Bådteatret, the boat theatre in Nyhavn: an intimate place to go and watch a play. It’s ideal if you’re in love, but you may just think twice about getting married after watching ‘The City’ …
White roses adorn the toilets on the night of the premiere. I later question why they aren’t pink. The atmosphere is poignant. The women in front are making a fuss about a seat staying open for a late reviewer. The lights go out. Somewhere in suburbia an intriguing story is unfolding.
A middle-aged couple, Clair and Christopher (Sue Hansen Styles and Andrew Jeffers), nag each other. At first in a seemingly ordinary and chatty conversation, but underneath the sarcastic niceties lurk vulnerability, jealousy and a flirtation with betrayal.
The neighbour Jenny (Vanessa Poole in a thrilling performance), a nurse on nightshifts, appears in the garden. Her motivations are dubious, insinuating and suggestive, complaining that she can’t sleep because of the noise made by Clair and Christopher’s kids. Her husband is at war, her patients cling onto life, and her frenzy contrasts with the suburban issues faced by her neighbours.
We hear the children laughing, but we only meet the girl (Emilia Poole Jönsson, who is extremely good) − what has happened to the boy? Has he, as it was suggested, been locked inside the playroom for playing too loudly?
Something is simmering, something dark and quite sad, something shining like the flash of a sharp blade or an insincere smile.
“Shall I come over and kiss you then?” Christopher asks his wife. No, it’s no use asking a woman if she wants to be kissed. Surely, you would just do it, says Clair. “Impose your will upon me.” He doesn’t move and instead repeats the obvious: “So shall I come over and impose my will upon you then?” She cries, they shout and argue − and all attempts to renew the passion between them fail miserably.
Desperation whispers loudly: where has it gone, the love we shared? Shall all be lost before it dawns on us that we cannot feed on cities in dust?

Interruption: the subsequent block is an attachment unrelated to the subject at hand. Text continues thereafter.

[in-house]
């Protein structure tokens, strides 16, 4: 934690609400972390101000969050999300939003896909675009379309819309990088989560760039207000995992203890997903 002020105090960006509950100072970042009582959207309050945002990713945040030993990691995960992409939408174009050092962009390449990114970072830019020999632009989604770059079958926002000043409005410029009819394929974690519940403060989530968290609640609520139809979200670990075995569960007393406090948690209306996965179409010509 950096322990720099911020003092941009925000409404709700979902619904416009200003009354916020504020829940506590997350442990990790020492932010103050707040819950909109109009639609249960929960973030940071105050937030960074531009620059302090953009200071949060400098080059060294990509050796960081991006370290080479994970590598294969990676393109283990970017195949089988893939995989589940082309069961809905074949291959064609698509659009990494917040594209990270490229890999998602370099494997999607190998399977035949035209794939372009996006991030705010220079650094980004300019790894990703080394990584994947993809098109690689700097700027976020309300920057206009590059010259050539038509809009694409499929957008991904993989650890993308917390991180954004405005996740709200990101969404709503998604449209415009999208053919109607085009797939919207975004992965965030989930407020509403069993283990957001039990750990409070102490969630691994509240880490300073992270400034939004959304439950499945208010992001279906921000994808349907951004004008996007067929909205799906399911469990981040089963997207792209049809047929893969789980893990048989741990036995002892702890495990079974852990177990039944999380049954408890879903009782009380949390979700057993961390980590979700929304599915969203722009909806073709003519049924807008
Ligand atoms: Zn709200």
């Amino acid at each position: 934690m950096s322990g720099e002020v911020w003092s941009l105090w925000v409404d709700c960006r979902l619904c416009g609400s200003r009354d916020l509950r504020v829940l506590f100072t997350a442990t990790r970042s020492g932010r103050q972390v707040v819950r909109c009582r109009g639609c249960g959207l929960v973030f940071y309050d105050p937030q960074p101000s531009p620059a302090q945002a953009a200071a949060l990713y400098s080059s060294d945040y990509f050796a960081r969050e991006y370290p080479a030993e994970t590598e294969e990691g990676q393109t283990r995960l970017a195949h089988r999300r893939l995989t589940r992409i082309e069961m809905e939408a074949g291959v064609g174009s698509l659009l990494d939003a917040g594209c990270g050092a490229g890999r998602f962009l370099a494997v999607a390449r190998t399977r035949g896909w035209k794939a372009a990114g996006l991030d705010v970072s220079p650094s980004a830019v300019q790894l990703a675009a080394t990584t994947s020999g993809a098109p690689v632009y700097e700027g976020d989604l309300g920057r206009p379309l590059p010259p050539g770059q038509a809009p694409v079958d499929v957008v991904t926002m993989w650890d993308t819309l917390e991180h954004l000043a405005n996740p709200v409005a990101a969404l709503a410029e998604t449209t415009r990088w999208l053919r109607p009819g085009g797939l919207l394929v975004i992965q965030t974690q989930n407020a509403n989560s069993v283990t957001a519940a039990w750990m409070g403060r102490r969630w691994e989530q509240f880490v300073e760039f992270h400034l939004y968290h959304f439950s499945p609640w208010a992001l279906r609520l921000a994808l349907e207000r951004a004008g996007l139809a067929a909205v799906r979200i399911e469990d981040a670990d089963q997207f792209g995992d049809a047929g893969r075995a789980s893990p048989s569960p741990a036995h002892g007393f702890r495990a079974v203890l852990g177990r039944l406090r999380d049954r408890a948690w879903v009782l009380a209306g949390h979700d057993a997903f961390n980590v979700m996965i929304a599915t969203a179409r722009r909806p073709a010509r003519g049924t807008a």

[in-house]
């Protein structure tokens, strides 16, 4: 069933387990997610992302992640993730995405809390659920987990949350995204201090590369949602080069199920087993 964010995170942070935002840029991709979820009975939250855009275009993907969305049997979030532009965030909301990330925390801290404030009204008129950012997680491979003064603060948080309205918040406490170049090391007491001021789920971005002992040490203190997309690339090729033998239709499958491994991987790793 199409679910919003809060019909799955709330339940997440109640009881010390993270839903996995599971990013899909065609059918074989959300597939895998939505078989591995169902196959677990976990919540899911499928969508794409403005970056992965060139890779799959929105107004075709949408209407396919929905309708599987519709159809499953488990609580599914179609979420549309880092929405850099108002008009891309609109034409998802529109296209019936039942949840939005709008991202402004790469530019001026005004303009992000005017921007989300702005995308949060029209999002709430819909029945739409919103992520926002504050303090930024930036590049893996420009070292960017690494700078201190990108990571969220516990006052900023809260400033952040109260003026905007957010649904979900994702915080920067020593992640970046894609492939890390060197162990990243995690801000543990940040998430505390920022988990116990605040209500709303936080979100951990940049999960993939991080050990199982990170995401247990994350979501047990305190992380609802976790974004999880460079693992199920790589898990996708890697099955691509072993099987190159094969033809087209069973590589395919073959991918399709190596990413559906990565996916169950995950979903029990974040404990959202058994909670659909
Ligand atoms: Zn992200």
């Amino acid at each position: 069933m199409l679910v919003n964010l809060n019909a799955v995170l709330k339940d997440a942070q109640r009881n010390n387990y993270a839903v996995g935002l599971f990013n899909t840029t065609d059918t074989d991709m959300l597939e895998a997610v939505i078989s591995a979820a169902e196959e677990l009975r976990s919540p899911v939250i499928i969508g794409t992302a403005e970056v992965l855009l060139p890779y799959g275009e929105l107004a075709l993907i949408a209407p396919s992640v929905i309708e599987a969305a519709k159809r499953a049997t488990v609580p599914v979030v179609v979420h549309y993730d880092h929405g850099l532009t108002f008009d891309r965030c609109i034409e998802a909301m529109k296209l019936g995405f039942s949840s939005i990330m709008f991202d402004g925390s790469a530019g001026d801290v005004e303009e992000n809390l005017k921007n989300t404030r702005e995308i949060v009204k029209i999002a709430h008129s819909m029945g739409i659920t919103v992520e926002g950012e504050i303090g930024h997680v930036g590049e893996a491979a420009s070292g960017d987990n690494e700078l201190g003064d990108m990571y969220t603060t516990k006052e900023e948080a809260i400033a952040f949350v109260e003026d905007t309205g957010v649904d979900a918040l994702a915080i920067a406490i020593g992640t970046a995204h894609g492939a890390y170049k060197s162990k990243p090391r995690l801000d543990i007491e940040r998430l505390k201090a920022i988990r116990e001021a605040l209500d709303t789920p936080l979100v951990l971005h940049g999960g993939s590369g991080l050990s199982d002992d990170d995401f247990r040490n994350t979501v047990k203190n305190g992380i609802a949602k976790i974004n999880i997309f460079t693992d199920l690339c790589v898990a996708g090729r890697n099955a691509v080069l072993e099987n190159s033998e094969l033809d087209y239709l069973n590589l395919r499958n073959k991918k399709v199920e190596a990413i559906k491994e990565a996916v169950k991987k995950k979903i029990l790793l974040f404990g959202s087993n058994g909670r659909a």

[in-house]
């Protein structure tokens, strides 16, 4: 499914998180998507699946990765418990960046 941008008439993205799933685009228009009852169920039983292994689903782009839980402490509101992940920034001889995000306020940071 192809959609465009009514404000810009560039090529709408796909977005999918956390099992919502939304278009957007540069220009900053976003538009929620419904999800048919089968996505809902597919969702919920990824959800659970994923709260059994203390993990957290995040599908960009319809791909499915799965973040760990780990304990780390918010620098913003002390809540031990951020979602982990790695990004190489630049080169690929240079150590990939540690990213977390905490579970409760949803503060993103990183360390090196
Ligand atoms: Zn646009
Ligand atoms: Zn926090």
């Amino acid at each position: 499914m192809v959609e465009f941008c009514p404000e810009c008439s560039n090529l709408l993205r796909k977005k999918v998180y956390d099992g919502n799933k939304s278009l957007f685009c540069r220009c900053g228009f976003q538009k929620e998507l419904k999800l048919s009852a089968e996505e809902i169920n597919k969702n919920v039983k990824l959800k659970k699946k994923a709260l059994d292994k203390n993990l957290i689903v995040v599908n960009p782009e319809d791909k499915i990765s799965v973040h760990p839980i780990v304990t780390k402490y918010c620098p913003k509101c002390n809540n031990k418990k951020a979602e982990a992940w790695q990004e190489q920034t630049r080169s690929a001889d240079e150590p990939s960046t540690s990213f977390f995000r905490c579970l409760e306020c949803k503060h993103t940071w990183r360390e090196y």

Whether it’s a story about abuse, a marriage on the rocks or the destruction of the marriage institution, the family unit or communities in general, ‘The City’ clearly illustrates a family struggling to communicate, and it is tempting to jump to conclusions about their true motives. Because between them, you also see the odd glimpse of desire to be playful, to love and be loved, to protect the values and reputation of their family, and to be of service to others.
The playfulness and what lies underneath – our flesh, our vulnerability to be exposed – is also illustrated by the colour pink, which runs like a thread throughout the play: pink sweaters, pink shirts, pink jeans and pink nylon jackets; the kind of candy floss pink I wore when I was a young girl.
It is a playful statement for an adult to be wearing pink − if not directly a rebellion against the coming of age. Tight pink jeans and high heels on a young person signals a readiness to let something fly. Pink raw meat is revealed in the pocket of a wide-eyed little girl with blonde pigtails – it’s like ‘Pretty in Pink’ versus ‘Who’s Afraid of Virginia Wolf?’.
‘The City’ is dark-witted and has a subtle cutting edge, and director Barry McKenna has succeeded in getting powerful performances out of a fabulous four some who look disturbingly comfortable in their roles.